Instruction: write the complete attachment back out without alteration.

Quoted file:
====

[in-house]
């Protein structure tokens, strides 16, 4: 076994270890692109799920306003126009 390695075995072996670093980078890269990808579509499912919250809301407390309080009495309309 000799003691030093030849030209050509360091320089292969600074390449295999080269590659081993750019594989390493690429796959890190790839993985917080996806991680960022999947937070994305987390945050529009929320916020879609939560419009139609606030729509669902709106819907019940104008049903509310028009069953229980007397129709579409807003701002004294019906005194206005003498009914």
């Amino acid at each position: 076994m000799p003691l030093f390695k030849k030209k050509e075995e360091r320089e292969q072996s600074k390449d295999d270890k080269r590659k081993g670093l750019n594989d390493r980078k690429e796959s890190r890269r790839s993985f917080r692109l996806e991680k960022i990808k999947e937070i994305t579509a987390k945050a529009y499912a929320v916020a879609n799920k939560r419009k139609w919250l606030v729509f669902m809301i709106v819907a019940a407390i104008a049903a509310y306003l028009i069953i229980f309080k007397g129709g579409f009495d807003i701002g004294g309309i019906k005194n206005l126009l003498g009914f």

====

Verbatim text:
[in-house]
């Protein structure tokens, strides 16, 4: 076994270890692109799920306003126009 390695075995072996670093980078890269990808579509499912919250809301407390309080009495309309 000799003691030093030849030209050509360091320089292969600074390449295999080269590659081993750019594989390493690429796959890190790839993985917080996806991680960022999947937070994305987390945050529009929320916020879609939560419009139609606030729509669902709106819907019940104008049903509310028009069953229980007397129709579409807003701002004294019906005194206005003498009914």
């Amino acid at each position: 076994m000799p003691l030093f390695k030849k030209k050509e075995e360091r320089e292969q072996s600074k390449d295999d270890k080269r590659k081993g670093l750019n594989d390493r980078k690429e796959s890190r890269r790839s993985f917080r692109l996806e991680k960022i990808k999947e937070i994305t579509a987390k945050a529009y499912a929320v916020a879609n799920k939560r419009k139609w919250l606030v729509f669902m809301i709106v819907a019940a407390i104008a049903a509310y306003l028009i069953i229980f309080k007397g129709g579409f009495d807003i701002g004294g309309i019906k005194n206005l126009l003498g009914f």